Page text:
Article by James Oliver about the Spaghetti Western, extracted from The New European, April 19 - April 25 2018. Published partly to coincide with the re-release of 'A Fistful of Dollars', the article begins by focusing on Sergio Leone's film and some of the factors underlying its enduring success (production design, Ennio Morricone's music etc). Leone followed up with 'For a Few Dollars More' - among around 400 'Spaghetti Westerns' produced before the end of the 1960s. Oliver points out the poor quality and commerciality of most of these, against contemporary European art house cinema, though he also stresses the qualities of the best of the Westerns. Oliver then looks at the directors who followed Leone and amplified the anti-heroic themes and style, especially Sergio Corbucci whose many films include 'Django', 'Navajo Joe' and 'The Great Silence'. In contrast to the basic optimism of American westerns, the tone of the Spaghetti Westerns is inherently bleaker. Oliver illustrates the adaptability of the genre in transposing themes and politics, especially Communism, to a western setting, e.g. 'The Big Gundown.' Italian Westerns such as 'The Good, the Bad and the Ugly' and 'A Bullet for The General' (the latter written by the Communist Franco Solinas) critique America. Other westerns such as 'Requiescant' and 'Face to Face' also contain a political message for their audiences. In a testimony to the continuing appeal of the genre, Scorsese's 'Django Unchained' is a tribute to Sergio Corbucci. Finally, Oliver stresses just how watchable and entertaining the Spaghetti Westerns actually were. The article includes some film posters and stills.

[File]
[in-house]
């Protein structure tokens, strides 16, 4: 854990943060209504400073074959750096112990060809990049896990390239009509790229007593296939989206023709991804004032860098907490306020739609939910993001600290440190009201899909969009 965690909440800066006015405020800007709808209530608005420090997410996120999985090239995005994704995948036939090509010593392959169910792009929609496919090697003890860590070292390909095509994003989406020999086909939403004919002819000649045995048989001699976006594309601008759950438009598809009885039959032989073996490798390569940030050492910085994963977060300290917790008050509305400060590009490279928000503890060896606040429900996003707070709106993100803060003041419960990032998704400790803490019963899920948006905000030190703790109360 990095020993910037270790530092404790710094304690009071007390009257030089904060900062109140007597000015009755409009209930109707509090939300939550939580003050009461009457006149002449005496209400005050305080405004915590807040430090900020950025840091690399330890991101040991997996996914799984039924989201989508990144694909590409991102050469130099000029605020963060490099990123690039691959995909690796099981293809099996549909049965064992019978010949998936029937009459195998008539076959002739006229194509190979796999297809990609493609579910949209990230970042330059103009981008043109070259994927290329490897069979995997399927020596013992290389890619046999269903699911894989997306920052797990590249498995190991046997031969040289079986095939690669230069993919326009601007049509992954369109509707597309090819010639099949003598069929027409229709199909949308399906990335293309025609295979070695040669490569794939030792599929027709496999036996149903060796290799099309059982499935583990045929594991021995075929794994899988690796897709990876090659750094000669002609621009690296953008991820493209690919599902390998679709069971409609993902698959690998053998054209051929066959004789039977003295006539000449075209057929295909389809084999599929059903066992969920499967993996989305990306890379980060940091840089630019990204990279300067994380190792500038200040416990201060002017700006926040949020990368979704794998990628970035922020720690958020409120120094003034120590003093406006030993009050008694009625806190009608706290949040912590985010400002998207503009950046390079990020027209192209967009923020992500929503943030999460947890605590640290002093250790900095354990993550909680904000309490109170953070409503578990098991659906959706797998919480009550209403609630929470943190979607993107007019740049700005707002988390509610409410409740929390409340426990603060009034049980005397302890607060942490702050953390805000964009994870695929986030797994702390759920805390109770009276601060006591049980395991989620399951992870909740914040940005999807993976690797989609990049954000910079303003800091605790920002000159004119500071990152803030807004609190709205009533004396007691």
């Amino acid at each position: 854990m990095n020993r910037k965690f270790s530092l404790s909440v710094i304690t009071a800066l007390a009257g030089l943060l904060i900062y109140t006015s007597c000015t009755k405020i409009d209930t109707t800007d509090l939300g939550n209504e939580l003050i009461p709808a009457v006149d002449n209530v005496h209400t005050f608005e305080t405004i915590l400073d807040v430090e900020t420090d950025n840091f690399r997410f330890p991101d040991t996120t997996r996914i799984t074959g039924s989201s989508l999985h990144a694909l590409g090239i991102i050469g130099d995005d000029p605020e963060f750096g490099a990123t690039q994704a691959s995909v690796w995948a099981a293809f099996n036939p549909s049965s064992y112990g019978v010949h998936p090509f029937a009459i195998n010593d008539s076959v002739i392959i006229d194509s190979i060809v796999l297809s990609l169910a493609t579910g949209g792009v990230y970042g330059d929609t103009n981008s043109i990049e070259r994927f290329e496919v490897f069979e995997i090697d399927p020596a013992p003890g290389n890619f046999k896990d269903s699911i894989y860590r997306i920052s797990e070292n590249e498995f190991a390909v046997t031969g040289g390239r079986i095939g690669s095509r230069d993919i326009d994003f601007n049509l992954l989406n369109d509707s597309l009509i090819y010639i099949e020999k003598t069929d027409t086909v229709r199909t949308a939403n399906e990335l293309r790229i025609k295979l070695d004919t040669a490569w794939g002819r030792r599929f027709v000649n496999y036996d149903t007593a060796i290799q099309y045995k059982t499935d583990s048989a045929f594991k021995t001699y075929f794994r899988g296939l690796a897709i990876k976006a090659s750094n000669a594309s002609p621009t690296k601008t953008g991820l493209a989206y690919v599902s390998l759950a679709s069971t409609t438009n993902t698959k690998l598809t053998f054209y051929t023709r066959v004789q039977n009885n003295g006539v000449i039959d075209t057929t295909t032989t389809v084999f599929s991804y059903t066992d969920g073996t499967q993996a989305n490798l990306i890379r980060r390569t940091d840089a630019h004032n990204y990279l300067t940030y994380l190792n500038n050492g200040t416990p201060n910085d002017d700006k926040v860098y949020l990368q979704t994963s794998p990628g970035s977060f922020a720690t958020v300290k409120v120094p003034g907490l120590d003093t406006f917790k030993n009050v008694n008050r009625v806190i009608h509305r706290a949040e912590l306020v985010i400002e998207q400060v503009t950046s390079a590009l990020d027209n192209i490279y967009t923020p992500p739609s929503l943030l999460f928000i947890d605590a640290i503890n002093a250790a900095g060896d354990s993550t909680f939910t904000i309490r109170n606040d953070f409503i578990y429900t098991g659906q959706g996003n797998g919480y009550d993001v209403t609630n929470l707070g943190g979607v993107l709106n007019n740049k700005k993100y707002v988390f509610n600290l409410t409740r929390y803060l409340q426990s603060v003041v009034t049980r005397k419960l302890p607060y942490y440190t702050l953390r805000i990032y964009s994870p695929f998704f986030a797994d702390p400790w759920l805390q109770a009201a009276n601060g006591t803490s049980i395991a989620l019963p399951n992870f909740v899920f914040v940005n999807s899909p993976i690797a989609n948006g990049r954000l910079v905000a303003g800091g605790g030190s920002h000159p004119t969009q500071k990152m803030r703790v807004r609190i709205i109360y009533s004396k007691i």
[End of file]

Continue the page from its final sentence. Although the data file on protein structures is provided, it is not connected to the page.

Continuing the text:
|Country of origin||UK|
|Related people||James Oliver|
Part of the Anthony Attard Collection